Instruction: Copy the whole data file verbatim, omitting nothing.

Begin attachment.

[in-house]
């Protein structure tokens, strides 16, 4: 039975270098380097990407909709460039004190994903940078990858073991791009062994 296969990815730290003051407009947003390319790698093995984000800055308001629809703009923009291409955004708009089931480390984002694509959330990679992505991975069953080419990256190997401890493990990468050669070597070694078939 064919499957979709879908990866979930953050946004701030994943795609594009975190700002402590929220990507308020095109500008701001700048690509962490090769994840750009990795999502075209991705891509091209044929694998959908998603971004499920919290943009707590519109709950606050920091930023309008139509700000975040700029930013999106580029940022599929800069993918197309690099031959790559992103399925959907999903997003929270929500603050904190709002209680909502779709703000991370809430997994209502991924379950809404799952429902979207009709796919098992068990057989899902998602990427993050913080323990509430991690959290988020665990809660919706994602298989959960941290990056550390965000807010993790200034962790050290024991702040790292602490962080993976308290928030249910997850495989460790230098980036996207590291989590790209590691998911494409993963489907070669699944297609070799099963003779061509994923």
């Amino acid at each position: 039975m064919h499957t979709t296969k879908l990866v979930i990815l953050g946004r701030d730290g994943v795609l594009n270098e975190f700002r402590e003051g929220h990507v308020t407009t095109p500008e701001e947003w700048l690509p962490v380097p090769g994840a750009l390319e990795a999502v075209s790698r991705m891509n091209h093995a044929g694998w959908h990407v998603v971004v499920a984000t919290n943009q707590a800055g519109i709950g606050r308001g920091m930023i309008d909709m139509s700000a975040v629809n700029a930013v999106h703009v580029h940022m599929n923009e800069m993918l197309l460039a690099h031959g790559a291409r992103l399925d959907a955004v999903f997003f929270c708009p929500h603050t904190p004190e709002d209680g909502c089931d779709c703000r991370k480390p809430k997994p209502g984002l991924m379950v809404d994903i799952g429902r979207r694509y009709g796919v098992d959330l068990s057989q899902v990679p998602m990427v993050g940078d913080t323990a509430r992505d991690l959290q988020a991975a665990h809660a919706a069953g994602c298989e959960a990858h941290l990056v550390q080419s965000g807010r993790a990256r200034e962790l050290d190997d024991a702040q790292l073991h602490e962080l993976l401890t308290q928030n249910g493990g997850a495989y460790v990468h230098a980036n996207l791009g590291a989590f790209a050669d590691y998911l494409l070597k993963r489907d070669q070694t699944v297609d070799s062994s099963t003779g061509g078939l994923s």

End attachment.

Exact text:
[in-house]
């Protein structure tokens, strides 16, 4: 039975270098380097990407909709460039004190994903940078990858073991791009062994 296969990815730290003051407009947003390319790698093995984000800055308001629809703009923009291409955004708009089931480390984002694509959330990679992505991975069953080419990256190997401890493990990468050669070597070694078939 064919499957979709879908990866979930953050946004701030994943795609594009975190700002402590929220990507308020095109500008701001700048690509962490090769994840750009990795999502075209991705891509091209044929694998959908998603971004499920919290943009707590519109709950606050920091930023309008139509700000975040700029930013999106580029940022599929800069993918197309690099031959790559992103399925959907999903997003929270929500603050904190709002209680909502779709703000991370809430997994209502991924379950809404799952429902979207009709796919098992068990057989899902998602990427993050913080323990509430991690959290988020665990809660919706994602298989959960941290990056550390965000807010993790200034962790050290024991702040790292602490962080993976308290928030249910997850495989460790230098980036996207590291989590790209590691998911494409993963489907070669699944297609070799099963003779061509994923």
């Amino acid at each position: 039975m064919h499957t979709t296969k879908l990866v979930i990815l953050g946004r701030d730290g994943v795609l594009n270098e975190f700002r402590e003051g929220h990507v308020t407009t095109p500008e701001e947003w700048l690509p962490v380097p090769g994840a750009l390319e990795a999502v075209s790698r991705m891509n091209h093995a044929g694998w959908h990407v998603v971004v499920a984000t919290n943009q707590a800055g519109i709950g606050r308001g920091m930023i309008d909709m139509s700000a975040v629809n700029a930013v999106h703009v580029h940022m599929n923009e800069m993918l197309l460039a690099h031959g790559a291409r992103l399925d959907a955004v999903f997003f929270c708009p929500h603050t904190p004190e709002d209680g909502c089931d779709c703000r991370k480390p809430k997994p209502g984002l991924m379950v809404d994903i799952g429902r979207r694509y009709g796919v098992d959330l068990s057989q899902v990679p998602m990427v993050g940078d913080t323990a509430r992505d991690l959290q988020a991975a665990h809660a919706a069953g994602c298989e959960a990858h941290l990056v550390q080419s965000g807010r993790a990256r200034e962790l050290d190997d024991a702040q790292l073991h602490e962080l993976l401890t308290q928030n249910g493990g997850a495989y460790v990468h230098a980036n996207l791009g590291a989590f790209a050669d590691y998911l494409l070597k993963r489907d070669q070694t699944v297609d070799s062994s099963t003779g061509g078939l994923s």